At the final moment, Mike stepped on the gas and turned left onto Countryside against his blinker. The truck lurched behind him as Vulcan corrected himself, throwing Bacchus against his right shoulder.
"Belt in," he growled as he shoved Bacchus back.
"I can't. I'll be sick again if anything touches me."
"Then be sick out the window! Who's stopping you?"
"The belt would stop me, you idiot!"
"Why did I even bring you along?"
"That's what I want to know!" Bacchus shifted, ready to lean out the window again and saw the willows ahead, their overhanging branches not yet trimmed back and brushing dangerously close to the curving road. "Oh, hell." He pushed his fist against his lips and fixed his eyes on the roof of the cab.
Countryside road had been laid out among the rolling hills which flank the Fox River, turning and twisting according to reasons and seasons long forgotten. Those hills echoed now with the unmistakable song of engines rebounding through the night as the race progressed.
Mike, too, was smiling now; warming to the game with a warrior's heart. He was of half a mind to pull over, to get out of the car and confront the man behind him, but a strange blend of prudence and recklessness warned against leaving the car and simultaneously chided him for abandoning the chase. He crested the next hill and felt the sudden leap in his vitals as the car threatened to leave the ground - glancing in the rear-view mirror, he saw with some satisfaction that the older pickup had flown against the forces of gravity.
Turning forward once more, he put all his attention to the road as the willow branches raced past him. He was focused solely on speed, as directly and as well as he had focused on caution in his time abroad. He knew how to handle the curves, and paid only cursory attention to his pursuers at that moment. For the first time since returning to Solstice, he felt alive and aware, fully in command of a situation he could never hope to control.
With nothing in his mind save the chase, he missed the sudden flash of white to the side of the car. Behind him, the sharp, sudden shriek of brakes was the first sign anything was amiss.
The deer which had stepped from the willows as Mike flew past was startled into leaping forward, directly into the center of the road - and directly in front of Vulcan, whose wordless bellow brought Bacchus' eyes flying open.
The truck was jerked violently to the left, avoiding both the deer and the solid hillside but crashing through the ephemeral curtain of willow branches. The uneven ground would have been dangerous at a normal speed, and as the front right wheel struck a large stone at nearly seventy miles per hour, the momentum of the vehicle lifted its side completely from the ground.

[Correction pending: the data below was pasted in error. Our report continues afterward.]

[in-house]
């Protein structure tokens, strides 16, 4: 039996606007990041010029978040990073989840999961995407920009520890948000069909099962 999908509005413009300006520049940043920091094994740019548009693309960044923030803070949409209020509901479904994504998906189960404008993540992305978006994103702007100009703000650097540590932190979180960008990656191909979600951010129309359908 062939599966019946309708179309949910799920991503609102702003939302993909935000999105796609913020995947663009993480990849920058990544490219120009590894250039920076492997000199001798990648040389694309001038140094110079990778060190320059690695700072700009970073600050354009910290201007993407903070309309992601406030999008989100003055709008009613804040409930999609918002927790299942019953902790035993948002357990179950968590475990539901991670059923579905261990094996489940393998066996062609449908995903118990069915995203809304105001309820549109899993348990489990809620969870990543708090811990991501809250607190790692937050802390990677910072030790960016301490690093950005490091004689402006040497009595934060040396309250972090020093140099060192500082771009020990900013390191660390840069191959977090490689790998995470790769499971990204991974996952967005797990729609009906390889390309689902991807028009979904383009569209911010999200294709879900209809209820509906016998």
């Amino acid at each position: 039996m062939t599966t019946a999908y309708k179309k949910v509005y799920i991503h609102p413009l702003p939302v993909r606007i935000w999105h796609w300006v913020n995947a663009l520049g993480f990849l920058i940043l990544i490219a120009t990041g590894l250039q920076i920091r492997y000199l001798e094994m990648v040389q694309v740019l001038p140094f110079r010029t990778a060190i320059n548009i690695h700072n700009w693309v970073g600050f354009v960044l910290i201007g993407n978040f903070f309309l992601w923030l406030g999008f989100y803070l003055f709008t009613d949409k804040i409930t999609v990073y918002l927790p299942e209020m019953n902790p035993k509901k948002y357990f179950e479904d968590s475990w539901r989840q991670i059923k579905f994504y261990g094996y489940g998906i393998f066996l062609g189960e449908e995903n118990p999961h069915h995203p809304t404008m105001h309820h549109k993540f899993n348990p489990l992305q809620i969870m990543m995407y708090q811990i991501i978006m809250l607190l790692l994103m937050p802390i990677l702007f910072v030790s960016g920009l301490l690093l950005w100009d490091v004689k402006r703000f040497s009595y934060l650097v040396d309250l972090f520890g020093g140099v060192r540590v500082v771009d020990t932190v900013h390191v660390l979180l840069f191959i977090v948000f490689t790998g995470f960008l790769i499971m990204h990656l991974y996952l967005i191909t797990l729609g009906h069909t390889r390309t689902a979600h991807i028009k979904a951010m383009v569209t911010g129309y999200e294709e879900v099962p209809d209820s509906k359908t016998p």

Screaming, Bacchus only dimly recognized the crunch of metal, felt the warm spray upon his face, closed his eyes again - and then was shot into darkness.
Vulcan stood at Bacchus' bedside, running one finger along the inside of his own neck brace and watching the displays on the life support machinery. The constant humming of those machines soothed him these days in a way so little else could, knowing that it was only thanks to them that his oldest friend still lived.
"You'll wake up," he said, hoarsely. "When you do we'll worry about everything else, but you'll wake up. I promise, Bacchus. I owe you that."
"Mister Wane." The nurse's voice was sharp with exasperation. "I've told you not to get out of bed more than once today. You're in enough trouble with the doctors already, and believe me, you don't want to get on my bad side as well."
Her voice softened somewhat. "I've told you that we'll let you know if there's any change in his condition. I know what you must be feeling, but there's nothing you can do for him now."
"I'll be able to do something for him once I'm well," said Vulcan, turning. His eyebrows drew together slowly. "I've made ... I've crafted limbs before, you know. I could do it again. I know I could. I just need time."
She eyed him, unsure of his meaning. "You'll have plenty if you don't kill yourself with this walking around. So come on, or else I'll have to chain you to your room."
"I've made chains as well," said Vulcan, shuffling toward the door. "Chains along a hillside, driven deep into the rock. We made a joke about it, him and me, before the accident. I was proud of them, the way I was proud of my truck. I've been too proud of everything."
"So you've said." She glanced toward an orderly in the hallway. "Do you need some help getting back? Steven will be happy ..."
"No." Vulcan moved to shake his head and groaned from the sudden reminder of the brace. "No. John tried to help me, and look what happened. I'll do it myself." He limped along the hallway, once more the crippled god, head filled with visions of silver arms and golden limbs as Bacchus, unconscious, frolicked in the surf of his beloved islands, among the bronze-skinned youths and maidens of his now never-ending dreams.
Story and image by Ivan Ewert, Copyright 2009